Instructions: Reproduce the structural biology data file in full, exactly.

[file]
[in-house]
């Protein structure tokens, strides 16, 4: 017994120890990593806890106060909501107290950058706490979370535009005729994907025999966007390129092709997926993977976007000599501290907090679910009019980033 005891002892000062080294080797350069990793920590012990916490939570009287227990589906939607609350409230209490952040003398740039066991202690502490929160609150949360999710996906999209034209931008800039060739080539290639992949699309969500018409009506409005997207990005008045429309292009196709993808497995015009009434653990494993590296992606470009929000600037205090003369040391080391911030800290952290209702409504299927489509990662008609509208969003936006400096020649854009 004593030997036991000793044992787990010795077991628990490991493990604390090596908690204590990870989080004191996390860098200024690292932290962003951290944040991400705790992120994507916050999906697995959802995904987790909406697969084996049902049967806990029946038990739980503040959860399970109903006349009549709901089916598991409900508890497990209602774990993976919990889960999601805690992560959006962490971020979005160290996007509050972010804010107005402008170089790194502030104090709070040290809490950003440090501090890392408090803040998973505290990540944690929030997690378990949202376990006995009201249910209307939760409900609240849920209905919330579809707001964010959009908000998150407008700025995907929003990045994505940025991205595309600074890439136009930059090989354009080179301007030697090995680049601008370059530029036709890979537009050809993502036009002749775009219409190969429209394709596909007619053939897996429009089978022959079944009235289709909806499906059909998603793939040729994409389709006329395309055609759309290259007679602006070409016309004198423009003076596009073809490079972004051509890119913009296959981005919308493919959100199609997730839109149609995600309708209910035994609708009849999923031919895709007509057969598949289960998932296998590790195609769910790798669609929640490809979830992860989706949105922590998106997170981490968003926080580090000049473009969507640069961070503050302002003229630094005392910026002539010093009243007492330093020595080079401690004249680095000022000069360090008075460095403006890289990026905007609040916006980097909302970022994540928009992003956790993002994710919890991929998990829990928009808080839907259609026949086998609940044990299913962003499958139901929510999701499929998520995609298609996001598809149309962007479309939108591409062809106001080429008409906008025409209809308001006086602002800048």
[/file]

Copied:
[in-house]
């Protein structure tokens, strides 16, 4: 017994120890990593806890106060909501107290950058706490979370535009005729994907025999966007390129092709997926993977976007000599501290907090679910009019980033 005891002892000062080294080797350069990793920590012990916490939570009287227990589906939607609350409230209490952040003398740039066991202690502490929160609150949360999710996906999209034209931008800039060739080539290639992949699309969500018409009506409005997207990005008045429309292009196709993808497995015009009434653990494993590296992606470009929000600037205090003369040391080391911030800290952290209702409504299927489509990662008609509208969003936006400096020649854009 004593030997036991000793044992787990010795077991628990490991493990604390090596908690204590990870989080004191996390860098200024690292932290962003951290944040991400705790992120994507916050999906697995959802995904987790909406697969084996049902049967806990029946038990739980503040959860399970109903006349009549709901089916598991409900508890497990209602774990993976919990889960999601805690992560959006962490971020979005160290996007509050972010804010107005402008170089790194502030104090709070040290809490950003440090501090890392408090803040998973505290990540944690929030997690378990949202376990006995009201249910209307939760409900609240849920209905919330579809707001964010959009908000998150407008700025995907929003990045994505940025991205595309600074890439136009930059090989354009080179301007030697090995680049601008370059530029036709890979537009050809993502036009002749775009219409190969429209394709596909007619053939897996429009089978022959079944009235289709909806499906059909998603793939040729994409389709006329395309055609759309290259007679602006070409016309004198423009003076596009073809490079972004051509890119913009296959981005919308493919959100199609997730839109149609995600309708209910035994609708009849999923031919895709007509057969598949289960998932296998590790195609769910790798669609929640490809979830992860989706949105922590998106997170981490968003926080580090000049473009969507640069961070503050302002003229630094005392910026002539010093009243007492330093020595080079401690004249680095000022000069360090008075460095403006890289990026905007609040916006980097909302970022994540928009992003956790993002994710919890991929998990829990928009808080839907259609026949086998609940044990299913962003499958139901929510999701499929998520995609298609996001598809149309962007479309939108591409062809106001080429008409906008025409209809308001006086602002800048």